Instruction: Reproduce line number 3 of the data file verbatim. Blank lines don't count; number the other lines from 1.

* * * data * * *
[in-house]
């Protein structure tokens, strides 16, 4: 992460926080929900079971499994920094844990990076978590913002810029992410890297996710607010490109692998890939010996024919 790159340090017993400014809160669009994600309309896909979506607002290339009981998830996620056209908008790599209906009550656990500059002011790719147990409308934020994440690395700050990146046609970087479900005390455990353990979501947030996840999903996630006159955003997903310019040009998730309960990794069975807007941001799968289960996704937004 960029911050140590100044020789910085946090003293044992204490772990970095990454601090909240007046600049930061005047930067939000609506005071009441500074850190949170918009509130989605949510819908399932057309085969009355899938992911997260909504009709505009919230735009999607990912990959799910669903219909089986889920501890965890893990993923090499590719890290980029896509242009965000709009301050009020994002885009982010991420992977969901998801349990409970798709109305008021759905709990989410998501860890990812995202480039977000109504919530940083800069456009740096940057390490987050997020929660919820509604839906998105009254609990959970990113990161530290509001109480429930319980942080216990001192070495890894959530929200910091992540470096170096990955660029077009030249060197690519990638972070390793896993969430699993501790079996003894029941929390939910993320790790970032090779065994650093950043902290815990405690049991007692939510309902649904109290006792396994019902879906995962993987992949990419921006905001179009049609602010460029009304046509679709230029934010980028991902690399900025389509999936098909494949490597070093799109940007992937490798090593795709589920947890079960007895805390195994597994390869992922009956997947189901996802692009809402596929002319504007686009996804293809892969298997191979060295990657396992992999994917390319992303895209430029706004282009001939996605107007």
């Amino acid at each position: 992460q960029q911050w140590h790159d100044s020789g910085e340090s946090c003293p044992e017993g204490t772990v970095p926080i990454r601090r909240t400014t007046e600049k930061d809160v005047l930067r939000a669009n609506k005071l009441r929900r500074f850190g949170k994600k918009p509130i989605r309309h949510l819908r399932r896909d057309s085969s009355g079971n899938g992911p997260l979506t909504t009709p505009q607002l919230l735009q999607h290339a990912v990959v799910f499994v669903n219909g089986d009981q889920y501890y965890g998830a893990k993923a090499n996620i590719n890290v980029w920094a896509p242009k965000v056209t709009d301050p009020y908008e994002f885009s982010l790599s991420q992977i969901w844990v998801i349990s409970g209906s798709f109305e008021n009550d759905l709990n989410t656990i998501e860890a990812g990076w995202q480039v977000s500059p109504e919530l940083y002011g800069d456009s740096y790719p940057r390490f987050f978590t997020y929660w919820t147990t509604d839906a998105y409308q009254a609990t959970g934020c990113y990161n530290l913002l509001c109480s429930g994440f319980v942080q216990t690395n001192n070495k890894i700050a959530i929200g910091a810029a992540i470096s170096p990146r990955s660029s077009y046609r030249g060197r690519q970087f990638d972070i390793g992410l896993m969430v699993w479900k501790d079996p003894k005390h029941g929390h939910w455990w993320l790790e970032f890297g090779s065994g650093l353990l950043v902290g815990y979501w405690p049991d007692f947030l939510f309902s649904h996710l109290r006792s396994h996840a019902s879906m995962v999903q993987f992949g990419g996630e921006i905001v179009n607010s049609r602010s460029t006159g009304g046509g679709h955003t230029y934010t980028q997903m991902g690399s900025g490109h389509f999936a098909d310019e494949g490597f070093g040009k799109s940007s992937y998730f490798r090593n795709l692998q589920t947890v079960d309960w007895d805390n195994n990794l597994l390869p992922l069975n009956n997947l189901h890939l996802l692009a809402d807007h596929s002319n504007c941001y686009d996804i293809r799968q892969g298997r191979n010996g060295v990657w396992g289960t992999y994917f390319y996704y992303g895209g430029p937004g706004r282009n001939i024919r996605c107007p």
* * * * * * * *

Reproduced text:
């Amino acid at each position: 992460q960029q911050w140590h790159d100044s020789g910085e340090s946090c003293p044992e017993g204490t772990v970095p926080i990454r601090r909240t400014t007046e600049k930061d809160v005047l930067r939000a669009n609506k005071l009441r929900r500074f850190g949170k994600k918009p509130i989605r309309h949510l819908r399932r896909d057309s085969s009355g079971n899938g992911p997260l979506t909504t009709p505009q607002l919230l735009q999607h290339a990912v990959v799910f499994v669903n219909g089986d009981q889920y501890y965890g998830a893990k993923a090499n996620i590719n890290v980029w920094a896509p242009k965000v056209t709009d301050p009020y908008e994002f885009s982010l790599s991420q992977i969901w844990v998801i349990s409970g209906s798709f109305e008021n009550d759905l709990n989410t656990i998501e860890a990812g990076w995202q480039v977000s500059p109504e919530l940083y002011g800069d456009s740096y790719p940057r390490f987050f978590t997020y929660w919820t147990t509604d839906a998105y409308q009254a609990t959970g934020c990113y990161n530290l913002l509001c109480s429930g994440f319980v942080q216990t690395n001192n070495k890894i700050a959530i929200g910091a810029a992540i470096s170096p990146r990955s660029s077009y046609r030249g060197r690519q970087f990638d972070i390793g992410l896993m969430v699993w479900k501790d079996p003894k005390h029941g929390h939910w455990w993320l790790e970032f890297g090779s065994g650093l353990l950043v902290g815990y979501w405690p049991d007692f947030l939510f309902s649904h996710l109290r006792s396994h996840a019902s879906m995962v999903q993987f992949g990419g996630e921006i905001v179009n607010s049609r602010s460029t006159g009304g046509g679709h955003t230029y934010t980028q997903m991902g690399s900025g490109h389509f999936a098909d310019e494949g490597f070093g040009k799109s940007s992937y998730f490798r090593n795709l692998q589920t947890v079960d309960w007895d805390n195994n990794l597994l390869p992922l069975n009956n997947l189901h890939l996802l692009a809402d807007h596929s002319n504007c941001y686009d996804i293809r799968q892969g298997r191979n010996g060295v990657w396992g289960t992999y994917f390319y996704y992303g895209g430029p937004g706004r282009n001939i024919r996605c107007p």